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Business News/ Opinion / Views/  Tech policy in India has had a year packed with action

Tech policy in India has had a year packed with action

Our outreach on digital public infrastructure proved a global winner while AI was debated meaningfully.

There has never been a more exciting time to be in tech policy in India. (AFP)Premium
There has never been a more exciting time to be in tech policy in India. (AFP)

This is the last Ex Machina article of the year and, as in years past, I wanted to reflect on the year that was.

Last year at this time, I had begun to notice a buzz developing around India’s digital public infrastructure (DPI)—not just within the government, which, despite being at the heart of many of these developments, seemed unaware of the sheer magnitude of what it had achieved—but also more broadly around the world that had slowly started to appreciate exactly what it was that India had built. In my year-end article, I hinted at how India’s presidency of the G20 might be a timely opportunity to showcase the unique techno-legal approach at the heart of our DPI approach. Given the building momentum, I was cautiously optimistic that the idea might catch on.

If anything, the events of the past year have far exceeded my expectations. Not only did India make DPI one of the central pillars of its G20 presidency, it built such a broad consensus around the approach that it was unanimously endorsed in the significant outcome documents of the G20 leaders’ summit. What’s more, through bilateral and multilateral engagements over the course of the year, various countries have committed to work with India to build DPI in their own countries as well as jointly deploy such infrastructure in developing nations that need it. It would not be an exaggeration to say that this was the year that DPI finally assumed its rightful place on the world stage.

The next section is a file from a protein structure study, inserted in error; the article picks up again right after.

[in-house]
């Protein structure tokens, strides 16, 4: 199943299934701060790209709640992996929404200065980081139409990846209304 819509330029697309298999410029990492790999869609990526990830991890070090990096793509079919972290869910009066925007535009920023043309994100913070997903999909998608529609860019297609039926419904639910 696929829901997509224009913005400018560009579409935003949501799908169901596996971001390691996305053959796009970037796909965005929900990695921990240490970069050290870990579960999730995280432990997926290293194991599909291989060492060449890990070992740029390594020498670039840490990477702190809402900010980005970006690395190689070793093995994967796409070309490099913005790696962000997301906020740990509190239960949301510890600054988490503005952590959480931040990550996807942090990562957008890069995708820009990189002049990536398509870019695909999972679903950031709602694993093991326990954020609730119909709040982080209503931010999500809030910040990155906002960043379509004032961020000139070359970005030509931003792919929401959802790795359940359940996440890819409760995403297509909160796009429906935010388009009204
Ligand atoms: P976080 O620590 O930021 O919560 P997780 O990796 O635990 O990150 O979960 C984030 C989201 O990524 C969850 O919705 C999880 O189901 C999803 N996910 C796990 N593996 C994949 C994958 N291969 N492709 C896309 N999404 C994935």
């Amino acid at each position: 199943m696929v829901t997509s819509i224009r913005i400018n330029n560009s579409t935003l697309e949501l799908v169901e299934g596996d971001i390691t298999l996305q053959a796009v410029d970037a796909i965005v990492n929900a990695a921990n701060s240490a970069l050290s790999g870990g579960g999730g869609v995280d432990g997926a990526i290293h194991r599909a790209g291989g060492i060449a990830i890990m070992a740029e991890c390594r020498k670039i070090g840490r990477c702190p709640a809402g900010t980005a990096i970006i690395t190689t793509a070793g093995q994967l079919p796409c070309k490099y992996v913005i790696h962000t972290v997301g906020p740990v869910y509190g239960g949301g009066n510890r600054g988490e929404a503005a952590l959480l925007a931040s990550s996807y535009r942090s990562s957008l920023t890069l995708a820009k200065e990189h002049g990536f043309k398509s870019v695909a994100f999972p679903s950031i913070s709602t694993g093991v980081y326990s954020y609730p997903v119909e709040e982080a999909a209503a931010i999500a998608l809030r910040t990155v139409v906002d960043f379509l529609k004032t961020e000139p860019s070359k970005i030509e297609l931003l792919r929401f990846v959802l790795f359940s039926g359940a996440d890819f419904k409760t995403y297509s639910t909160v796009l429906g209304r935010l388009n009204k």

We now face something of a different challenge. Having convinced them of the many benefits DPI can bring, countries big and small are lining up to seek our help to deploy DPI for them. It is becoming evident that as powerful as the idea is, deploying DPI in another country is not a simple matter of simply copying the protocols and code that worked in India onto a server in another country and switching it on. For DPI to work, it needs to address the unique demands and constraints of each jurisdiction in which it is being deployed.

Much of the coming year will be spent figuring out how to most efficiently globalize DPI. We will need to learn how to package the core building blocks of the DPI approach into cloud-based offerings that are each rapidly deployable—so that we can, pretty much on demand, spin up an instance and do so at an affordable price. Once this is possible, we will need to develop the skills to repackage these building blocks into DPI solutions that are tailor-made to meet country requirements, appropriately customized to account for local constraints. It is only then that the idea of DPI will be globally scalable.